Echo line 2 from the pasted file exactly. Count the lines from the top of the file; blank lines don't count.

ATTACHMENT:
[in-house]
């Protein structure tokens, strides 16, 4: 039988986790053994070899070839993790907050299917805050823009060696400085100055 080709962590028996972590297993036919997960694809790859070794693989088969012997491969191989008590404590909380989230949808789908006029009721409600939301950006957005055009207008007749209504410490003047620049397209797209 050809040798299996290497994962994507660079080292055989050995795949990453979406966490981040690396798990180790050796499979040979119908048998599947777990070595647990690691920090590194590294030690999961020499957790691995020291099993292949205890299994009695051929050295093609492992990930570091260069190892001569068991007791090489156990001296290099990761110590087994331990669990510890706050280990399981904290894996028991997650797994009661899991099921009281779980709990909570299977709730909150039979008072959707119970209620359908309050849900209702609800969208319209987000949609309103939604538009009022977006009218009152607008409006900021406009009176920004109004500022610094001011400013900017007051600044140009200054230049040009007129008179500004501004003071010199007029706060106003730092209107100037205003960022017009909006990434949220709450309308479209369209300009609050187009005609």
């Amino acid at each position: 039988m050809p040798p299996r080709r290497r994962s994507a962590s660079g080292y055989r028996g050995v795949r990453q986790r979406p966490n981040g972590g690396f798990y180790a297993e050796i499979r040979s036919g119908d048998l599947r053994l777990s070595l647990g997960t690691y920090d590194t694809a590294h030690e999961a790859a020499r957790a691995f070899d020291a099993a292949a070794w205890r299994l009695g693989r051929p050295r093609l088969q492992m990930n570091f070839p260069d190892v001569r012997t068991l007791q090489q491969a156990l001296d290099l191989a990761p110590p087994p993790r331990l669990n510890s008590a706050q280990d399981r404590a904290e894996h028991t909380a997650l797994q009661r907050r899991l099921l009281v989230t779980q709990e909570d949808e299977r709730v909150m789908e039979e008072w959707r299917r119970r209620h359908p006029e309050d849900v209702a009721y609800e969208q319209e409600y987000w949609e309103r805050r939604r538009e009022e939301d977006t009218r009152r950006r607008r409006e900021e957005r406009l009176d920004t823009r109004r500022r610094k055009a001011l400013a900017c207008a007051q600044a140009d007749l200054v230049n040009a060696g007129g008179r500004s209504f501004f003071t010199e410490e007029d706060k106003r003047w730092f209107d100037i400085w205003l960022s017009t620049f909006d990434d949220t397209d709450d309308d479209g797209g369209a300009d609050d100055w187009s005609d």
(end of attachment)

């Protein structure tokens, strides 16, 4: 039988986790053994070899070839993790907050299917805050823009060696400085100055 080709962590028996972590297993036919997960694809790859070794693989088969012997491969191989008590404590909380989230949808789908006029009721409600939301950006957005055009207008007749209504410490003047620049397209797209 050809040798299996290497994962994507660079080292055989050995795949990453979406966490981040690396798990180790050796499979040979119908048998599947777990070595647990690691920090590194590294030690999961020499957790691995020291099993292949205890299994009695051929050295093609492992990930570091260069190892001569068991007791090489156990001296290099990761110590087994331990669990510890706050280990399981904290894996028991997650797994009661899991099921009281779980709990909570299977709730909150039979008072959707119970209620359908309050849900209702609800969208319209987000949609309103939604538009009022977006009218009152607008409006900021406009009176920004109004500022610094001011400013900017007051600044140009200054230049040009007129008179500004501004003071010199007029706060106003730092209107100037205003960022017009909006990434949220709450309308479209369209300009609050187009005609």